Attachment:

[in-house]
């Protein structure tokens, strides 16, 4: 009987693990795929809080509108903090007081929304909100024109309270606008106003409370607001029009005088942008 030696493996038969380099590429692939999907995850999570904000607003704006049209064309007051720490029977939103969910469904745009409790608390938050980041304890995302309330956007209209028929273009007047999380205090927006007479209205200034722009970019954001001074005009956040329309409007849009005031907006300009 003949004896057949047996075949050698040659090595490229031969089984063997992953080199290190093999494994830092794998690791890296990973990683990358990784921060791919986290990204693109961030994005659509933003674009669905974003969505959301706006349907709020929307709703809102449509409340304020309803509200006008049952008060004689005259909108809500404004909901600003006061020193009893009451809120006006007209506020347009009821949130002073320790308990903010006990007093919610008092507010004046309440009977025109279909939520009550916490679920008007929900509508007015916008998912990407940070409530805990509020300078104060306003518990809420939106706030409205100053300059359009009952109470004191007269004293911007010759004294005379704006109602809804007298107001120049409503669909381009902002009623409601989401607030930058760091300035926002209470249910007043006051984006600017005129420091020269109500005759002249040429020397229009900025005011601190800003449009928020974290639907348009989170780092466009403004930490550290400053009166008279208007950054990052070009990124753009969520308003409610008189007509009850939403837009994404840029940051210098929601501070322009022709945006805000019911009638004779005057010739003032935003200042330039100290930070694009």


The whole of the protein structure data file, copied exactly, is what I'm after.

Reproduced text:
[in-house]
């Protein structure tokens, strides 16, 4: 009987693990795929809080509108903090007081929304909100024109309270606008106003409370607001029009005088942008 030696493996038969380099590429692939999907995850999570904000607003704006049209064309007051720490029977939103969910469904745009409790608390938050980041304890995302309330956007209209028929273009007047999380205090927006007479209205200034722009970019954001001074005009956040329309409007849009005031907006300009 003949004896057949047996075949050698040659090595490229031969089984063997992953080199290190093999494994830092794998690791890296990973990683990358990784921060791919986290990204693109961030994005659509933003674009669905974003969505959301706006349907709020929307709703809102449509409340304020309803509200006008049952008060004689005259909108809500404004909901600003006061020193009893009451809120006006007209506020347009009821949130002073320790308990903010006990007093919610008092507010004046309440009977025109279909939520009550916490679920008007929900509508007015916008998912990407940070409530805990509020300078104060306003518990809420939106706030409205100053300059359009009952109470004191007269004293911007010759004294005379704006109602809804007298107001120049409503669909381009902002009623409601989401607030930058760091300035926002209470249910007043006051984006600017005129420091020269109500005759002249040429020397229009900025005011601190800003449009928020974290639907348009989170780092466009403004930490550290400053009166008279208007950054990052070009990124753009969520308003409610008189007509009850939403837009994404840029940051210098929601501070322009022709945006805000019911009638004779005057010739003032935003200042330039100290930070694009």